Tag Archives: Explosimeter

Explosimeter Working Principle

The atmosphere of a tank or pump room can be tested with a combustible gas indicator which is calibrated for hydrocarbons. Frequently the scale is in terms of the lower explosive or lower flammable limit (LFL) and marked as a percentage of the lower limit. Alternatively, the scale may be marked in parts per million (ppm). explosimeter_circuit

The combustible gas indicator shown diagrammatically above consists of a Wheatstone bridge with current supplied from a battery. When the bridge resistances are balanced, no current flows through the galvanometer. One resistance is a hot filament in a combustion chamber. An aspirator bulb and flexible tube are used to draw a gas sample into the chamber. The gas will burn in the presence of the red hot filament causing the temperature of the filament to rise. Rise of temperature increases the resistance of the filament and this change of filament unbalances the bridge. The current flow registers on the meter which is scaled in percentage of LFL or ppm.

A lean mixture will burn in the combustion chamber, because of the filament. False readings are likely when oxygen content of the sample is low or when inert gas is present. The instrument is designed for detecting vapour in a range up to the lower flammable limit and with large percentages of gas (rich mixture) a false zero reading may also be obtained.

The instrument and batteries must be tested before use and samples are taken from as many places as possible particularly from the tank bottom. It is possible to obtain a reading for any hydrocarbon but not for other combustible gases on an instrument which is scaled for hydrocarbons. Detection of other vapours must be by devices intended for the purpose.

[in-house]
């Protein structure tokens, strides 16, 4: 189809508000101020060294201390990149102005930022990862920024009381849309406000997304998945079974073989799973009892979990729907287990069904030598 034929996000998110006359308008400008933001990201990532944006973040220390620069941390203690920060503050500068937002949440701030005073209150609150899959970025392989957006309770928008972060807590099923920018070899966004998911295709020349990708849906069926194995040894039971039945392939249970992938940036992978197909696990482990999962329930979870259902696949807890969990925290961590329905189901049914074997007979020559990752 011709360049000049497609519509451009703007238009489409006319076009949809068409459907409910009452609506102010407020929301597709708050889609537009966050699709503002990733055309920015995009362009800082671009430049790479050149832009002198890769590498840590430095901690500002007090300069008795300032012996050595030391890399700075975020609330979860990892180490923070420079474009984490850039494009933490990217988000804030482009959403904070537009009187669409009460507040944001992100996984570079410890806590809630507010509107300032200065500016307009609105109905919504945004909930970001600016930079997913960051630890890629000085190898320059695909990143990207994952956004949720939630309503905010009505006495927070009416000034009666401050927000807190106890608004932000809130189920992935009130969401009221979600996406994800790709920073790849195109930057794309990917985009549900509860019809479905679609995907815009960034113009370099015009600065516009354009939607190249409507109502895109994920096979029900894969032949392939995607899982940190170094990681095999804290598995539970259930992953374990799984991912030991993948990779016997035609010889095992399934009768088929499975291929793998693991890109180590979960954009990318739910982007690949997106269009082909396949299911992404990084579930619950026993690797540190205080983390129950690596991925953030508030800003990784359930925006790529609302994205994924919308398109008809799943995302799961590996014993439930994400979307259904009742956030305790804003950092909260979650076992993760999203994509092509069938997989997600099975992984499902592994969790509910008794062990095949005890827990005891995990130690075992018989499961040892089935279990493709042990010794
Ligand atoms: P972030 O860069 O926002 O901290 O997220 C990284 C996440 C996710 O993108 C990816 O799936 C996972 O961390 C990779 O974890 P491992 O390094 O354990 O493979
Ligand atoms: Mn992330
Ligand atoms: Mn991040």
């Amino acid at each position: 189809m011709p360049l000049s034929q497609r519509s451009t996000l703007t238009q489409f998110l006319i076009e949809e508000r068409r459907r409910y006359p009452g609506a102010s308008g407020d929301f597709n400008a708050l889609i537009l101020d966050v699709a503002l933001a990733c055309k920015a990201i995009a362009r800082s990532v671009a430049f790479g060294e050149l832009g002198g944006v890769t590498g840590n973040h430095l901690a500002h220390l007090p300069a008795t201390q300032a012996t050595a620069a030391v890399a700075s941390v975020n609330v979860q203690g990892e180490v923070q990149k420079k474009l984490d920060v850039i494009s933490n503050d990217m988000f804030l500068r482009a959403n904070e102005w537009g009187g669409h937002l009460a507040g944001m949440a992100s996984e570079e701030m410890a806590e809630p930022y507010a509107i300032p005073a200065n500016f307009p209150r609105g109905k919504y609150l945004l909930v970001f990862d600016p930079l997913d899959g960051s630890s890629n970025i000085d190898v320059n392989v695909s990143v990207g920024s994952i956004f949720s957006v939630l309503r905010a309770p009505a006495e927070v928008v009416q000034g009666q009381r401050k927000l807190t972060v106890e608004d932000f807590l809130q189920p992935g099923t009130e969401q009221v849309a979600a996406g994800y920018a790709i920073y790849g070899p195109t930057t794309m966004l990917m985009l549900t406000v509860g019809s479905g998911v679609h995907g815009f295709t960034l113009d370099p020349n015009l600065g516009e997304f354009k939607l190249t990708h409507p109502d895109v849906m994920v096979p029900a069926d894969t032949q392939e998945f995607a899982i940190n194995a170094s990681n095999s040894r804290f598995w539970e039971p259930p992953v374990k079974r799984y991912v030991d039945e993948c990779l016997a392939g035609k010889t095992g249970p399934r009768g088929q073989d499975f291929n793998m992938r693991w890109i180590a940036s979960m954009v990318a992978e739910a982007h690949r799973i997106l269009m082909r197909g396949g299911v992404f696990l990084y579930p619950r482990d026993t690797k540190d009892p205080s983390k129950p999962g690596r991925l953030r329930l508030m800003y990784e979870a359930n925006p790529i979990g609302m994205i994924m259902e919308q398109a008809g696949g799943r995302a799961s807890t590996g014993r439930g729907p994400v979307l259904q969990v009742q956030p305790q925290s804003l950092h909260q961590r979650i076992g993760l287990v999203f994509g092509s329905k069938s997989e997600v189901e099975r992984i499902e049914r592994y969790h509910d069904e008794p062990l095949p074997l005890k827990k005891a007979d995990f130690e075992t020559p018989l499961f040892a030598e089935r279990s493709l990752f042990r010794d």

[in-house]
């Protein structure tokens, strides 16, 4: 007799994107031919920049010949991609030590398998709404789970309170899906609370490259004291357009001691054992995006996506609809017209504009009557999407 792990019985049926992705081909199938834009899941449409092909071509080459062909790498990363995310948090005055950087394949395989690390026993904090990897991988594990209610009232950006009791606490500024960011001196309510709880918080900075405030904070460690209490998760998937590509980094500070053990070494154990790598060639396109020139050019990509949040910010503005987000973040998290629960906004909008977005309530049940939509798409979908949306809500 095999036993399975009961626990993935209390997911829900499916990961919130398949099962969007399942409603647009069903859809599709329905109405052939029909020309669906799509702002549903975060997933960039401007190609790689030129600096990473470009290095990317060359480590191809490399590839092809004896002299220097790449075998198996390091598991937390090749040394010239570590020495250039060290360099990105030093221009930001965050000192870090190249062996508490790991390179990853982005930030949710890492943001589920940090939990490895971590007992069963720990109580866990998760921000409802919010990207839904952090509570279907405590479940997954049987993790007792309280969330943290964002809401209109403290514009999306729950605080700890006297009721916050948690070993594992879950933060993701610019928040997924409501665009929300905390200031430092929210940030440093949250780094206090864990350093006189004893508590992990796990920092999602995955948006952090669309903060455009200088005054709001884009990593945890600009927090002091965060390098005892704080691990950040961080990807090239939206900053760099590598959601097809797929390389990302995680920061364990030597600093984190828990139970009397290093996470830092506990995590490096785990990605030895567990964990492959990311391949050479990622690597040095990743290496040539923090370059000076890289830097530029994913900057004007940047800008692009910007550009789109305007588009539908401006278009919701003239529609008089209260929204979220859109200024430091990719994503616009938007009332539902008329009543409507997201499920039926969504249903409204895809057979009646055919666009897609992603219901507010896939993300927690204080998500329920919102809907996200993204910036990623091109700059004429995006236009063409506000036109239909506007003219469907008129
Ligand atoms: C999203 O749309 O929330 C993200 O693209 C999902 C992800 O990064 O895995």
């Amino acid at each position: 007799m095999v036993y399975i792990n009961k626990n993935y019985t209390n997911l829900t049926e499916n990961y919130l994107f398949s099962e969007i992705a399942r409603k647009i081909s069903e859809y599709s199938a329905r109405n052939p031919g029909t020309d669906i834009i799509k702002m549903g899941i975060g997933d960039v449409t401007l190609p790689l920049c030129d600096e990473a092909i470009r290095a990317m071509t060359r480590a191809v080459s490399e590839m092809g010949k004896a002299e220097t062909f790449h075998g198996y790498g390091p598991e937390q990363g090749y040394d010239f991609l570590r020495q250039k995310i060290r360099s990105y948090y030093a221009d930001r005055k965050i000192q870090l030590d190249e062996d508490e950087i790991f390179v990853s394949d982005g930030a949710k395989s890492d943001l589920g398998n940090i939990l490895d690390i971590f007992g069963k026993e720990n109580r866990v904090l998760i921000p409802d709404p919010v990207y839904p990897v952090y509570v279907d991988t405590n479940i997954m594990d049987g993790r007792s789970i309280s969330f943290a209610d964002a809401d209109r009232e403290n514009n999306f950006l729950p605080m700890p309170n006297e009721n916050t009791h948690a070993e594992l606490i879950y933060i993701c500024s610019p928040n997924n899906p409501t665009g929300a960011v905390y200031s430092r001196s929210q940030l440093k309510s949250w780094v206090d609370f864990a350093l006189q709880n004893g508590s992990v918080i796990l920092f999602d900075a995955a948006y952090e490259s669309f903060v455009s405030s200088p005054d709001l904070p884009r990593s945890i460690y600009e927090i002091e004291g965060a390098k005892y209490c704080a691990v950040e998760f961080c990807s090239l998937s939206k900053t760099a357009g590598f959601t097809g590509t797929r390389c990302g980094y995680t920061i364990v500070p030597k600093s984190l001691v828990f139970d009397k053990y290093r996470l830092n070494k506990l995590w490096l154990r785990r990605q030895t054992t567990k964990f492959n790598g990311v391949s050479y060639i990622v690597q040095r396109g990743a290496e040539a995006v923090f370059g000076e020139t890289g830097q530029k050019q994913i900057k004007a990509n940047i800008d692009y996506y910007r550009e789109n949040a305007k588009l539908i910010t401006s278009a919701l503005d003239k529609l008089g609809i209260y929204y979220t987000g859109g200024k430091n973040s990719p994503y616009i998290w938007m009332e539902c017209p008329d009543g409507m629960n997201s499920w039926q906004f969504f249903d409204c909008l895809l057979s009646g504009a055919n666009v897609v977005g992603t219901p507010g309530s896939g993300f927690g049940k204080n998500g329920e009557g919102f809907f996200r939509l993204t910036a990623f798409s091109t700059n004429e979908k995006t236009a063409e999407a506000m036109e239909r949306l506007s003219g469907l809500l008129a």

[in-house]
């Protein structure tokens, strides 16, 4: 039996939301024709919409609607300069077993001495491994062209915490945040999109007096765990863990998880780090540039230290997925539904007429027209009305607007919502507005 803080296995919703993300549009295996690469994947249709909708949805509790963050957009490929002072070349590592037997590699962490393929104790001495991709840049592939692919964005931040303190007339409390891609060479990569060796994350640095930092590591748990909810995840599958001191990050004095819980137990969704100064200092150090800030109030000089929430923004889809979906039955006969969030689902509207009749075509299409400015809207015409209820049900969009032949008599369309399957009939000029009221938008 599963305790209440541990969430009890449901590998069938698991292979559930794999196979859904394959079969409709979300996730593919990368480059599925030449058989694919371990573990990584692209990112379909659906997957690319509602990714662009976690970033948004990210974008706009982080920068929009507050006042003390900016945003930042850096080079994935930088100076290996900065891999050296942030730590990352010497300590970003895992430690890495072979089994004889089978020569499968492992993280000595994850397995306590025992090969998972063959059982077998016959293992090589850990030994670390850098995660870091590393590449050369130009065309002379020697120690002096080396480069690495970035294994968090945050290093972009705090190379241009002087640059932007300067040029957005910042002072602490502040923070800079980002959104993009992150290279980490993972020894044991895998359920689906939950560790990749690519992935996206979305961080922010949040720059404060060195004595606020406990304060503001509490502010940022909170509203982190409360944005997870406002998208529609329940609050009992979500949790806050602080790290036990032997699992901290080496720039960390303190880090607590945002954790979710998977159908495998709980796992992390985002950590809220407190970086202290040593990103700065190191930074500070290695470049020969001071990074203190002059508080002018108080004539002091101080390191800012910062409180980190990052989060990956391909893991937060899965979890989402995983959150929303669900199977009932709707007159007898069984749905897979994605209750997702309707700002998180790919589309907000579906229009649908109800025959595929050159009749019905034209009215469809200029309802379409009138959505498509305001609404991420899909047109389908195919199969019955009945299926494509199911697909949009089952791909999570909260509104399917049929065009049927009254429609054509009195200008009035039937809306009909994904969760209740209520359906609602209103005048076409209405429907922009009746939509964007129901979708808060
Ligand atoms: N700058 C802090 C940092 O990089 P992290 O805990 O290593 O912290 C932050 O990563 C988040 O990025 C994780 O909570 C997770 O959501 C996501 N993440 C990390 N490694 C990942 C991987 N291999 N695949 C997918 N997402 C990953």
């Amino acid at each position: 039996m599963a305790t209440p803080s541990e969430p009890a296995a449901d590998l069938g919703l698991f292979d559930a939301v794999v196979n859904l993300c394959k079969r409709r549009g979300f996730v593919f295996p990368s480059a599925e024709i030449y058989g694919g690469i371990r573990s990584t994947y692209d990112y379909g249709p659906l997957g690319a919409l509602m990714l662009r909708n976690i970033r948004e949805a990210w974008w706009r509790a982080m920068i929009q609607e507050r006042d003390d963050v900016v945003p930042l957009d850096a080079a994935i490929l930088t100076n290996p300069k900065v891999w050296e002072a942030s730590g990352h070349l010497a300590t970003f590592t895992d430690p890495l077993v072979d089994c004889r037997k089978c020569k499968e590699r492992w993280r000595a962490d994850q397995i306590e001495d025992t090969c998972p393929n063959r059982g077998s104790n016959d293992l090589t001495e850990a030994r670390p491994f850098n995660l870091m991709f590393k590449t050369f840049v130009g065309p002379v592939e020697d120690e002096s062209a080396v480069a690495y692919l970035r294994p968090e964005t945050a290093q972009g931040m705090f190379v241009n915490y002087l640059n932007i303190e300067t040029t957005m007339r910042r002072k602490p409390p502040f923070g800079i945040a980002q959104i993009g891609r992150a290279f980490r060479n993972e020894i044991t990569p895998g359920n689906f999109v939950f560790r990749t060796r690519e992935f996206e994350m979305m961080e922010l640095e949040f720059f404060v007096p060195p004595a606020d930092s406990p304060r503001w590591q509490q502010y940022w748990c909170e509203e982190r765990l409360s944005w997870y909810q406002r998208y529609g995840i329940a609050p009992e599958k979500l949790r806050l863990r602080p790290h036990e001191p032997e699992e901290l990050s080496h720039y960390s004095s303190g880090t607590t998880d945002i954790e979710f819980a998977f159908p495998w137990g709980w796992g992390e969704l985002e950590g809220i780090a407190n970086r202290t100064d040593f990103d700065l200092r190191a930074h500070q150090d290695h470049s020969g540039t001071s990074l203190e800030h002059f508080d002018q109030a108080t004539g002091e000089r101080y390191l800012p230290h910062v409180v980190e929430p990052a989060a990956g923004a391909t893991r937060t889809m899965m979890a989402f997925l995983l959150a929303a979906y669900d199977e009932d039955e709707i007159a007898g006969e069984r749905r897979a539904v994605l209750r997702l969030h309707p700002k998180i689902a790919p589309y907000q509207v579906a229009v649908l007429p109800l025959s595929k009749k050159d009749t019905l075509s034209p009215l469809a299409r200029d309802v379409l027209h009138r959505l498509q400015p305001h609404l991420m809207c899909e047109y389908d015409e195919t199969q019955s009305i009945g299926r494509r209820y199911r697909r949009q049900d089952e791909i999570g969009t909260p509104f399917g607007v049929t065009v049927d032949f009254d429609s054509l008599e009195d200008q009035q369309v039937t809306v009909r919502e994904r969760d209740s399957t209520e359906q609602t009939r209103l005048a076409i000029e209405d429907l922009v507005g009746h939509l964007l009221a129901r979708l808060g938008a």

The explosimeter is primarily a combustible gas detector but will also give guidance with regard to safety of a space for entry by personnel. If a space has been ventilated to remove vapours, the remaining concentration can be measured with explosimeter, provided that it is below the lower flammable range. Generally any needle deflection above zero is taken as indicating a toxic condition.

Crude oils contain all of the hydrocarbon products extracted in the refinery and many of the products are highly toxic. Benzene (C2H6) is an example and its low threshold limit value (TLV) of 10 ppm indicates this. Sour Crude oils carry highly toxic hydrogen sulphide (H2S) with a TLV also of 10 ppm. Petrol (Gasoline) has a TLV of 300 ppm. Entry to the cargo tanks and pump-rooms of a crude oil carrier exposes personnel to these risks. These are additional risks involved in the tank entry, where inert gas has been used. The inert gas adds the risk of Carbon monoxide (CO) which has a TLV of 50 ppm; Nitrogen dioxide (NO2) with 3 ppm; nitric oxide (NO) with 25 ppm; and sulphur dioxide (SO2) with 2 ppm. Trace amounts of the hydrocarbon products which are very dangerous, and other toxic gases which may be present, require special means of detection. Threshold limit values are updated annually and given in references available from health and safety authorities.



“General Engineering Knowledge” by H.D. McGeorge